Review: Ismail Kadare’s “The Palace of Dreams”

by writereaderly

ismail kadare the palace of dreamsBook two of my Kadare experiment. The Palace of Dreams is Kadare’s version of living and operating within the mechanisms of a totalitarian State; the novel was banned upon publication in Albania in 1981. It examines the pseudo-Ottoman Empire’s Palace of Dreams which collects, catalogues, analyses and responds to the meanings of the citizenry’s dreams – especially those which threaten the Empire’s future. The novel traces the path of Mark-Alem, scion of Albania’s prestigious (and historical) Quprili family, as he moves upward through the Palace hierarchy. Interesting, a fair representation of a dystopian novel; perhaps I’d already read enough of the genre, though, as I didn’t gain any particular insights from this one.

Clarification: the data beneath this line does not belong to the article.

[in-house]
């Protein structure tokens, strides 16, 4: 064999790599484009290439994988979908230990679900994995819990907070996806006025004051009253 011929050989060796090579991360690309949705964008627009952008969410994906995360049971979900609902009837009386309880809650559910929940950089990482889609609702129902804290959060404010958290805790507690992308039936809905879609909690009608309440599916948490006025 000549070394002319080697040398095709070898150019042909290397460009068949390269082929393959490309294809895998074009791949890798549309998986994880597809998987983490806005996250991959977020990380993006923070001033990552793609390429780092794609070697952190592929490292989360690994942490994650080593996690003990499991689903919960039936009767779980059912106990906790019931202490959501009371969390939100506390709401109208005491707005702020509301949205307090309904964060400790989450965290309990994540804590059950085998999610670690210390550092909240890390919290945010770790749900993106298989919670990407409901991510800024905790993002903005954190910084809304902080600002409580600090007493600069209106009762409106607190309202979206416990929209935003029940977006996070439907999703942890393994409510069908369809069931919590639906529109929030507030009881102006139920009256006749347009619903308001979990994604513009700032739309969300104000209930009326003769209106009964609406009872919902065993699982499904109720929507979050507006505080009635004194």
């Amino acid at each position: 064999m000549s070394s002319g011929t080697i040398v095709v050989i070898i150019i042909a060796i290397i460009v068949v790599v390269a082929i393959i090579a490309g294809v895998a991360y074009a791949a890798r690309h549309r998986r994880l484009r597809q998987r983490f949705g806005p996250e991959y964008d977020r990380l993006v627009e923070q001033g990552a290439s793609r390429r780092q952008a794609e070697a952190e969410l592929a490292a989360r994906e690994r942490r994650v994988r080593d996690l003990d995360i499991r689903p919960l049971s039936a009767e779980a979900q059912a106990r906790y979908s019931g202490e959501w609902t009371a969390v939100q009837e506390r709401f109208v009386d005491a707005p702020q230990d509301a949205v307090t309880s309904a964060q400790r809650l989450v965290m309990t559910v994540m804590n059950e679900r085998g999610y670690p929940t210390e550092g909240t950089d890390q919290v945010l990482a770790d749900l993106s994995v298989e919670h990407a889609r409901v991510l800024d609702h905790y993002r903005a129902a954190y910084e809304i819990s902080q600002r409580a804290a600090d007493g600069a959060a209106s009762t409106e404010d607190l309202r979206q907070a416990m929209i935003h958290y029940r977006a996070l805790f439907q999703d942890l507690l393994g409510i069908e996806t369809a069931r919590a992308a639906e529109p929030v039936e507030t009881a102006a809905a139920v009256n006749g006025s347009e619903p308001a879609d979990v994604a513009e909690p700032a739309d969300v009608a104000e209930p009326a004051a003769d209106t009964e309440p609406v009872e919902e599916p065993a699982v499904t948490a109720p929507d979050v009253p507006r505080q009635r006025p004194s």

Where it came from: CP’s bookshelf
Time and manner of reading:
An evening armchair gulp
Where it went: Home
Reminds me of/that: Jose Saramago’s bureaucratic nightmares
Who I’d recommend it to:
Cultural explorers
Also reading: Being Alive edited by Neil Astley